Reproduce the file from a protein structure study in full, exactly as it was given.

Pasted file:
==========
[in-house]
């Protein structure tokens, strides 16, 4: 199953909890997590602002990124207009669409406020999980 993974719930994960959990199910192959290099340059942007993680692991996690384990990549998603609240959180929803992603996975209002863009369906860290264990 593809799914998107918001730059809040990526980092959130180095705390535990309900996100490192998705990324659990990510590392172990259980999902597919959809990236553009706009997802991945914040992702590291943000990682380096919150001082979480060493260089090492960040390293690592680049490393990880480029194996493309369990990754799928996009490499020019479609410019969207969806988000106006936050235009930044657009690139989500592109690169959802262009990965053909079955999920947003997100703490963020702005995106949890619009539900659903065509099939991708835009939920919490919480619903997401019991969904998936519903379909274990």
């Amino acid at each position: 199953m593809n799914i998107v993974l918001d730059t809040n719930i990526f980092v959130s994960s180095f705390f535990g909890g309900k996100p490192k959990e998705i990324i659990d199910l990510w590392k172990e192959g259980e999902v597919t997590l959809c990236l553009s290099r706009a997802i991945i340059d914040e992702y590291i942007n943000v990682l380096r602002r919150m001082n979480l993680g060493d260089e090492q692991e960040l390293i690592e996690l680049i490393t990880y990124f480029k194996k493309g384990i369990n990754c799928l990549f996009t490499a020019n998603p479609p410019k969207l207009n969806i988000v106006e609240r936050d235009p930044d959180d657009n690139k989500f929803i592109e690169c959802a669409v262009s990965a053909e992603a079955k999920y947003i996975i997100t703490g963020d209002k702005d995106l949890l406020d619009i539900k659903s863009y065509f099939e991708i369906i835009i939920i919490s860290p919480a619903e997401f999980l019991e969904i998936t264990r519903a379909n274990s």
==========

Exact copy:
[in-house]
């Protein structure tokens, strides 16, 4: 199953909890997590602002990124207009669409406020999980 993974719930994960959990199910192959290099340059942007993680692991996690384990990549998603609240959180929803992603996975209002863009369906860290264990 593809799914998107918001730059809040990526980092959130180095705390535990309900996100490192998705990324659990990510590392172990259980999902597919959809990236553009706009997802991945914040992702590291943000990682380096919150001082979480060493260089090492960040390293690592680049490393990880480029194996493309369990990754799928996009490499020019479609410019969207969806988000106006936050235009930044657009690139989500592109690169959802262009990965053909079955999920947003997100703490963020702005995106949890619009539900659903065509099939991708835009939920919490919480619903997401019991969904998936519903379909274990």
């Amino acid at each position: 199953m593809n799914i998107v993974l918001d730059t809040n719930i990526f980092v959130s994960s180095f705390f535990g909890g309900k996100p490192k959990e998705i990324i659990d199910l990510w590392k172990e192959g259980e999902v597919t997590l959809c990236l553009s290099r706009a997802i991945i340059d914040e992702y590291i942007n943000v990682l380096r602002r919150m001082n979480l993680g060493d260089e090492q692991e960040l390293i690592e996690l680049i490393t990880y990124f480029k194996k493309g384990i369990n990754c799928l990549f996009t490499a020019n998603p479609p410019k969207l207009n969806i988000v106006e609240r936050d235009p930044d959180d657009n690139k989500f929803i592109e690169c959802a669409v262009s990965a053909e992603a079955k999920y947003i996975i997100t703490g963020d209002k702005d995106l949890l406020d619009i539900k659903s863009y065509f099939e991708i369906i835009i939920i919490s860290p919480a619903e997401f999980l019991e969904i998936t264990r519903a379909n274990s």